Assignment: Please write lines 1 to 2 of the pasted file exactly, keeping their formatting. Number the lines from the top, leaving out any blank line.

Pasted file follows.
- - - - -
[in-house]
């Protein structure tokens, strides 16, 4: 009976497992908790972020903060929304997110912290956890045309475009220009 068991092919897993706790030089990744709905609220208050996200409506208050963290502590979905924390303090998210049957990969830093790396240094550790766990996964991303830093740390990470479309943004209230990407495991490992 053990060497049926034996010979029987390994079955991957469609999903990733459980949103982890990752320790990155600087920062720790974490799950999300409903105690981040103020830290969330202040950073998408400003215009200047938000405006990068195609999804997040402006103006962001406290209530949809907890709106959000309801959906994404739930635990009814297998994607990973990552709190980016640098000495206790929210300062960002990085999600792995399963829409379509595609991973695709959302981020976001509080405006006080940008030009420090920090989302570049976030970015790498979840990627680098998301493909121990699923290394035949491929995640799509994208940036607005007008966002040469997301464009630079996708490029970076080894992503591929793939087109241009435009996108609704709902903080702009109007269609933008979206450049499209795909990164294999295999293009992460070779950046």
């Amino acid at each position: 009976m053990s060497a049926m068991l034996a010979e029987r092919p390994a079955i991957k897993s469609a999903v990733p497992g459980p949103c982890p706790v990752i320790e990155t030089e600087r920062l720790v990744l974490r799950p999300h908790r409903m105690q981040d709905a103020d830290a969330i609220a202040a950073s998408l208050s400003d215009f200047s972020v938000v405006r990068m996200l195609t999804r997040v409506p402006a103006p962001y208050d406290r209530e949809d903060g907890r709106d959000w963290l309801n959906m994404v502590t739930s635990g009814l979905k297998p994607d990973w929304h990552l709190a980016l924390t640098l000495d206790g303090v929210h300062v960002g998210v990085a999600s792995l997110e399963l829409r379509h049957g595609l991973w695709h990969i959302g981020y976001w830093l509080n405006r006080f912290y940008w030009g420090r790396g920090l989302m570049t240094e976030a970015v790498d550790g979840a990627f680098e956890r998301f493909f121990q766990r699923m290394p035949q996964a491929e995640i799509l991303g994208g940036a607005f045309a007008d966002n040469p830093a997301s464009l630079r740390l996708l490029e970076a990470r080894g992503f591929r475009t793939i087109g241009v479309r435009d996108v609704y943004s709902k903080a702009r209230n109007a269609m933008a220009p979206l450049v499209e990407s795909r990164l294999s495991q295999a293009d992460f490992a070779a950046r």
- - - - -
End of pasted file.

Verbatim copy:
[in-house]
């Protein structure tokens, strides 16, 4: 009976497992908790972020903060929304997110912290956890045309475009220009 068991092919897993706790030089990744709905609220208050996200409506208050963290502590979905924390303090998210049957990969830093790396240094550790766990996964991303830093740390990470479309943004209230990407495991490992 053990060497049926034996010979029987390994079955991957469609999903990733459980949103982890990752320790990155600087920062720790974490799950999300409903105690981040103020830290969330202040950073998408400003215009200047938000405006990068195609999804997040402006103006962001406290209530949809907890709106959000309801959906994404739930635990009814297998994607990973990552709190980016640098000495206790929210300062960002990085999600792995399963829409379509595609991973695709959302981020976001509080405006006080940008030009420090920090989302570049976030970015790498979840990627680098998301493909121990699923290394035949491929995640799509994208940036607005007008966002040469997301464009630079996708490029970076080894992503591929793939087109241009435009996108609704709902903080702009109007269609933008979206450049499209795909990164294999295999293009992460070779950046």